Last year I was contacted by the curators of the Canadian Centre for Architecture. They wanted to feature some of my work in an upcoming exhibition. Nos Jours Heureux. Our Happy Life. So here I am in Montreal. It’s nice to be asked.
I was immediately tickled when I arrived at the museum and found the perimeter fence lined with Douglas Coupland’s Quotes For the Twenty First Century. I’ve been a big Coupland fanboy ever since reading Generation X in 1991. He captures a certain reassuring ambivalence about an imperfect world. I was in good company. It was an auspicious beginning.
A lecture was presented by Francesco Garutti who organized the program. He had reached out to a wide cross section of people around the world and put together a collection of vignettes about our present condition. The goal was to ask questions and prompt discussion more than offer definitive answers. What are the underlying global dynamics that are driving the built environment?
A fast and dirty takeaway of the material might be that GDP (Gross Domestic Product) is increasingly being replaced by GNH (Gross National Happiness) as the metric that matters. But that opens a can of worms. GNH is subject to the same shenanigans as any other framework for directing society with its own unintended consequences. Barbara Ehrenreich’s, “Smile or die” discusses the cultural mandate to be relentlessly optimistic. Breast cancer? Unemployment? Foreclosure? You just need a better attitude. But not acknowledging fundamental flaws can lead to systemic failure.
In 2008 a Reuters photographer in London accidentally captured a critical event. The facade of Lehman Brothers Bank shows the moment when employees were informed of the company’s implosion. A few weeks earlier unbridled institutional optimism didn’t allow for this possibility.
There’s also the risk that our existing institutions can, and certainly will, distort the original intension of GNH just as it did with GDP for the last several decades. If happiness is categorized, quantified, and ranked we could arrive at a competitive zero sum game. Tokyo is promoting itself as the safest city on the planet. If you want your city to attract global capital you’ll need to achieve some version of the Tokyo status. Otherwise you’ll be left to twist in the wind.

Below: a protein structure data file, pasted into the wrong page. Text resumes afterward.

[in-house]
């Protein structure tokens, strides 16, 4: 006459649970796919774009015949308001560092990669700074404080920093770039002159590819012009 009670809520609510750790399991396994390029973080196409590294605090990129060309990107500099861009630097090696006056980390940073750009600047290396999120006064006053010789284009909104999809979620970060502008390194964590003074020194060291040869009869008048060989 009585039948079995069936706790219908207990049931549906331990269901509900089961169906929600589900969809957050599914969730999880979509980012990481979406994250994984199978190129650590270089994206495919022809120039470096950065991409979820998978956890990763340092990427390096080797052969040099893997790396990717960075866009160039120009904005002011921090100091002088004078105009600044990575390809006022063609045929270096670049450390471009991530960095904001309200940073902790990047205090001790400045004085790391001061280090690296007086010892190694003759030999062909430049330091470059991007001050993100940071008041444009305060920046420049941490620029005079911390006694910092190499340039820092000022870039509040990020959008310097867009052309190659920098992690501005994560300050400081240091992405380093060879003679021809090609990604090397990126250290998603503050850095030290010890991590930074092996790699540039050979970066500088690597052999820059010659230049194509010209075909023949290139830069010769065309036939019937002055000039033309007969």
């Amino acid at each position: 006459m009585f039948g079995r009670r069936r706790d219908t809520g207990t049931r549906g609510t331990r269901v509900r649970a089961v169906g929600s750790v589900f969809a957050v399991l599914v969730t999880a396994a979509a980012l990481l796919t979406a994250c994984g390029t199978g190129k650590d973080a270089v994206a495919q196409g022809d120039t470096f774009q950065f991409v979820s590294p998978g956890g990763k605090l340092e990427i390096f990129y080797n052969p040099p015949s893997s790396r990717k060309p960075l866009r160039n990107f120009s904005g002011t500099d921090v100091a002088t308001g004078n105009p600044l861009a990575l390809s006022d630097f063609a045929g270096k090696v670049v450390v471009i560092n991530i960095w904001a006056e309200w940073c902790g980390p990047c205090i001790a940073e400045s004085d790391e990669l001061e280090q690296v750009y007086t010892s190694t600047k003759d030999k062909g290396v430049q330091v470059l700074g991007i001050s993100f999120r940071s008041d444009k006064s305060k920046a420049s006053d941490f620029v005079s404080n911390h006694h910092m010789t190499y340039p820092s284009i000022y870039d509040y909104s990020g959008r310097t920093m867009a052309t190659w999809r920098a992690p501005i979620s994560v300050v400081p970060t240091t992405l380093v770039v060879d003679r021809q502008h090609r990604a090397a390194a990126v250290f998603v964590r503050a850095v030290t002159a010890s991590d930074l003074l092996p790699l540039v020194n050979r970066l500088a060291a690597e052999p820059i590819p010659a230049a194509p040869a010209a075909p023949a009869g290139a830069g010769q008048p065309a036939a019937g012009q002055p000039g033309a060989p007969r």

Copenhagen is a bicyclist’s paradise. Don’t you want your town to be as good as a premier Danish city so the right kinds of educated high income people will want to live there too?
And then there’s the universal tendency to respond to pressure by fudging the numbers. The Swiss pharmaceutical giant Novartis built a new corporate campus and the landscape was peppered with taxidermy wildlife for the promotional photographs. How green is your Instagram?
The gap between a superficial temporary cultural interpretation of happiness and the larger external reality can be profound. A pristine suburban landscape can be transformed overnight by any number of events. How does that factor in to a statistical happiness agenda?
If happiness is the goal, and more happiness can be achieved with physical design, how does that drive values? More natural light, attractive views, fresh air, and quiet all contribute to emotional well being. These things can be tallied up and priced. So if your neighbor places a giant noisy air conditioning unit on her roof and it blocks your view of the water who’s comfort and happiness – and real estate values – are prioritized? What administrative mechanisms adjudicate such conflicts? How joyful is that process?
This takes me around to my contribution to the exhibition. When all this happiness talk is squeezed through the meat grinder of our established institutions a lot of people are left out of the loop. So how are individuals meant to achieve their own version of happiness on the low budget margins?
My photos from the fresh lava fields of Hawaii were presented as an example. People sometimes choose a temporary life of natural risk over the impossibility of affording a more stable conventional life elsewhere. The rules that govern society are ignored in these odd corners because they’re irrelevant to the authorities. A self selecting population exists largely outside of official concerns.
So there you have it – my adventures in international high culture. You never know where a little blog might lead you… Nos jours heureux.